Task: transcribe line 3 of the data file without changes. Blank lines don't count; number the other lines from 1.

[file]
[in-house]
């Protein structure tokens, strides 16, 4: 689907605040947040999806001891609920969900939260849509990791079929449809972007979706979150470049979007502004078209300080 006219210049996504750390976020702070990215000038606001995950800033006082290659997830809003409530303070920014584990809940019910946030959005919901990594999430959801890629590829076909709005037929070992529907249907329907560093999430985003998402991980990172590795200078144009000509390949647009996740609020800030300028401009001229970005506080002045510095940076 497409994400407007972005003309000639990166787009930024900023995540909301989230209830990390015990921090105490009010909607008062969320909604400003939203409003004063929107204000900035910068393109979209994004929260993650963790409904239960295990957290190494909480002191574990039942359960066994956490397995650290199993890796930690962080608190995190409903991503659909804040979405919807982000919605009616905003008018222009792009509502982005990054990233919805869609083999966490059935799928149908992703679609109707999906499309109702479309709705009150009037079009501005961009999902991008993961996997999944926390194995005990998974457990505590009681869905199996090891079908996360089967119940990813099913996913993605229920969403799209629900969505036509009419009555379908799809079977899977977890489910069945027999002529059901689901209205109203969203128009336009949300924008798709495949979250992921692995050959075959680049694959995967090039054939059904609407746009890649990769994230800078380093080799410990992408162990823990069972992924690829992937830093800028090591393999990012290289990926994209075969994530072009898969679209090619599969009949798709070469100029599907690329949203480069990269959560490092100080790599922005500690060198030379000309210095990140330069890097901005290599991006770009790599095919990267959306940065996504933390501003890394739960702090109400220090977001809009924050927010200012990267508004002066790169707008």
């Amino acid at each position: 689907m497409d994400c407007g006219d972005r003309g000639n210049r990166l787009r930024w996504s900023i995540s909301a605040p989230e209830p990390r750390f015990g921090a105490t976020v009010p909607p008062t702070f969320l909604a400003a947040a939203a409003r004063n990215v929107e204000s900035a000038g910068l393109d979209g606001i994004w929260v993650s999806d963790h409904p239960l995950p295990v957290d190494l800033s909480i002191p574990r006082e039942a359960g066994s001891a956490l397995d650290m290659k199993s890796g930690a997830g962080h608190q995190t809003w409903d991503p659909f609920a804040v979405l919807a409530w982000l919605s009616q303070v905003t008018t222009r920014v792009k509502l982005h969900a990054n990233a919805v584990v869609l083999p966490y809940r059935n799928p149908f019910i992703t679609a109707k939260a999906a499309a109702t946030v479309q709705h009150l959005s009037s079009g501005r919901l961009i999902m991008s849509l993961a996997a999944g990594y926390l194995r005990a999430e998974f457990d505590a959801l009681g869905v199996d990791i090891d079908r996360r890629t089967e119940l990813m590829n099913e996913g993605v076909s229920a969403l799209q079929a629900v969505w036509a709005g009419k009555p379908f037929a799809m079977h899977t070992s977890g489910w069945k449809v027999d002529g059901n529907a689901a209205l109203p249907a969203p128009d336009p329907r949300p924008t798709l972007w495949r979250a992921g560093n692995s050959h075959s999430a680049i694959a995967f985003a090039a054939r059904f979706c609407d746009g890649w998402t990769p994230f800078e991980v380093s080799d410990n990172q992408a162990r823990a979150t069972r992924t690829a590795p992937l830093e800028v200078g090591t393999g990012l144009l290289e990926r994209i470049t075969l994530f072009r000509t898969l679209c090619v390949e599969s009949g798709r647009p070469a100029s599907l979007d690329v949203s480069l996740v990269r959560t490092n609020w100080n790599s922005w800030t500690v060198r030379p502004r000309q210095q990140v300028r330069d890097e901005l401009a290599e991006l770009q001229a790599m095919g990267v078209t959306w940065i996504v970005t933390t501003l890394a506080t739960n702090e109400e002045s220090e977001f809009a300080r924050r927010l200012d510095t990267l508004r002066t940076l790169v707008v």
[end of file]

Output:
């Amino acid at each position: 689907m497409d994400c407007g006219d972005r003309g000639n210049r990166l787009r930024w996504s900023i995540s909301a605040p989230e209830p990390r750390f015990g921090a105490t976020v009010p909607p008062t702070f969320l909604a400003a947040a939203a409003r004063n990215v929107e204000s900035a000038g910068l393109d979209g606001i994004w929260v993650s999806d963790h409904p239960l995950p295990v957290d190494l800033s909480i002191p574990r006082e039942a359960g066994s001891a956490l397995d650290m290659k199993s890796g930690a997830g962080h608190q995190t809003w409903d991503p659909f609920a804040v979405l919807a409530w982000l919605s009616q303070v905003t008018t222009r920014v792009k509502l982005h969900a990054n990233a919805v584990v869609l083999p966490y809940r059935n799928p149908f019910i992703t679609a109707k939260a999906a499309a109702t946030v479309q709705h009150l959005s009037s079009g501005r919901l961009i999902m991008s849509l993961a996997a999944g990594y926390l194995r005990a999430e998974f457990d505590a959801l009681g869905v199996d990791i090891d079908r996360r890629t089967e119940l990813m590829n099913e996913g993605v076909s229920a969403l799209q079929a629900v969505w036509a709005g009419k009555p379908f037929a799809m079977h899977t070992s977890g489910w069945k449809v027999d002529g059901n529907a689901a209205l109203p249907a969203p128009d336009p329907r949300p924008t798709l972007w495949r979250a992921g560093n692995s050959h075959s999430a680049i694959a995967f985003a090039a054939r059904f979706c609407d746009g890649w998402t990769p994230f800078e991980v380093s080799d410990n990172q992408a162990r823990a979150t069972r992924t690829a590795p992937l830093e800028v200078g090591t393999g990012l144009l290289e990926r994209i470049t075969l994530f072009r000509t898969l679209c090619v390949e599969s009949g798709r647009p070469a100029s599907l979007d690329v949203s480069l996740v990269r959560t490092n609020w100080n790599s922005w800030t500690v060198r030379p502004r000309q210095q990140v300028r330069d890097e901005l401009a290599e991006l770009q001229a790599m095919g990267v078209t959306w940065i996504v970005t933390t501003l890394a506080t739960n702090e109400e002045s220090e977001f809009a300080r924050r927010l200012d510095t990267l508004r002066t940076l790169v707008v």